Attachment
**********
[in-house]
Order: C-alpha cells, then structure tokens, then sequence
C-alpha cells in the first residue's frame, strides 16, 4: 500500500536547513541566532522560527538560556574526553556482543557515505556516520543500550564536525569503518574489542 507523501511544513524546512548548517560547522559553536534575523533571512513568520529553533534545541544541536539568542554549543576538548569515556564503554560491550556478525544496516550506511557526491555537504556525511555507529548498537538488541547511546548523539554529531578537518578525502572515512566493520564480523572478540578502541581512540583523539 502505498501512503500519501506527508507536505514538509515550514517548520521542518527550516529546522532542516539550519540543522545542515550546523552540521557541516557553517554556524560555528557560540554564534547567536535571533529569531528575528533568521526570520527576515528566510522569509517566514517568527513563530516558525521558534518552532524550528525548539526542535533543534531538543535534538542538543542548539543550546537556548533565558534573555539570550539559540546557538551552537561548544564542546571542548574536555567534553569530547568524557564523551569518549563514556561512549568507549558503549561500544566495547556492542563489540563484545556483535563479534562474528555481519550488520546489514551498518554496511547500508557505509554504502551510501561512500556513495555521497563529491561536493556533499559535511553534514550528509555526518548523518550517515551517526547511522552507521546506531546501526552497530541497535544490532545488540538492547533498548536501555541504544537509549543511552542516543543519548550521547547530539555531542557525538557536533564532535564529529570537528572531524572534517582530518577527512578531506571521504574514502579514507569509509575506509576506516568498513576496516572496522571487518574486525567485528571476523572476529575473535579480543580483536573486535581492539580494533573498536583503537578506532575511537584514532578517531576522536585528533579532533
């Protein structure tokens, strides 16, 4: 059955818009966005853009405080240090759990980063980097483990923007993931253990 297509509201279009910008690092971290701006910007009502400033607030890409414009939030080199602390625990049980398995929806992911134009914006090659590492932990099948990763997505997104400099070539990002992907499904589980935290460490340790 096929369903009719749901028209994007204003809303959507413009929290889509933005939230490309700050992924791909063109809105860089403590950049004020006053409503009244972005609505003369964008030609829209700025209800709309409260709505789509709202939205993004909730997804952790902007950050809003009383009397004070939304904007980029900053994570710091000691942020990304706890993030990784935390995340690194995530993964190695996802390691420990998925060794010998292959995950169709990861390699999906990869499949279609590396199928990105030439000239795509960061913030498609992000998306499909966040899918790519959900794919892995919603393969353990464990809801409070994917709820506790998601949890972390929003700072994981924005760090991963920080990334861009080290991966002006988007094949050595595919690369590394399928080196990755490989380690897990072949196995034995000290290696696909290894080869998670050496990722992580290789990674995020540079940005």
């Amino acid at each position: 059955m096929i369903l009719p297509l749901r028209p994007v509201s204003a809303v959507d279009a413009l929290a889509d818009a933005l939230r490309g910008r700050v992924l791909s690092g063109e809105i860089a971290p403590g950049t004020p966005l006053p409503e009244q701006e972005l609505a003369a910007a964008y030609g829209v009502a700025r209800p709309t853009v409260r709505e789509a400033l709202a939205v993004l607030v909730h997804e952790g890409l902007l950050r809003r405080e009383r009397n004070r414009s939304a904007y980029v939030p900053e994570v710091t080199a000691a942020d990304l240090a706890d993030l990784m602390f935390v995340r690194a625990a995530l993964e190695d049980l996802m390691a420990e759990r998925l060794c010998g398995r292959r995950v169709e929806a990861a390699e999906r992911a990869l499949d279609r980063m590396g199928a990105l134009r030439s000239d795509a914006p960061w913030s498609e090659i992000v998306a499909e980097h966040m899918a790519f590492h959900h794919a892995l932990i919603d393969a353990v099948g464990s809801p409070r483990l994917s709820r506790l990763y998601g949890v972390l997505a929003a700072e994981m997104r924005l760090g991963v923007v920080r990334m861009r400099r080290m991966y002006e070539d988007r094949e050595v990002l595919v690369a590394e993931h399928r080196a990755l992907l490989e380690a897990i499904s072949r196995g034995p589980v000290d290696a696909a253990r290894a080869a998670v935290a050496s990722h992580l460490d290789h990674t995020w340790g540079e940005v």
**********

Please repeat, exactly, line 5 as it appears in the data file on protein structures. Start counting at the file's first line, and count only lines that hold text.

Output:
């Amino acid at each position: 059955m096929i369903l009719p297509l749901r028209p994007v509201s204003a809303v959507d279009a413009l929290a889509d818009a933005l939230r490309g910008r700050v992924l791909s690092g063109e809105i860089a971290p403590g950049t004020p966005l006053p409503e009244q701006e972005l609505a003369a910007a964008y030609g829209v009502a700025r209800p709309t853009v409260r709505e789509a400033l709202a939205v993004l607030v909730h997804e952790g890409l902007l950050r809003r405080e009383r009397n004070r414009s939304a904007y980029v939030p900053e994570v710091t080199a000691a942020d990304l240090a706890d993030l990784m602390f935390v995340r690194a625990a995530l993964e190695d049980l996802m390691a420990e759990r998925l060794c010998g398995r292959r995950v169709e929806a990861a390699e999906r992911a990869l499949d279609r980063m590396g199928a990105l134009r030439s000239d795509a914006p960061w913030s498609e090659i992000v998306a499909e980097h966040m899918a790519f590492h959900h794919a892995l932990i919603d393969a353990v099948g464990s809801p409070r483990l994917s709820r506790l990763y998601g949890v972390l997505a929003a700072e994981m997104r924005l760090g991963v923007v920080r990334m861009r400099r080290m991966y002006e070539d988007r094949e050595v990002l595919v690369a590394e993931h399928r080196a990755l992907l490989e380690a897990i499904s072949r196995g034995p589980v000290d290696a696909a253990r290894a080869a998670v935290a050496s990722h992580l460490d290789h990674t995020w340790g540079e940005v």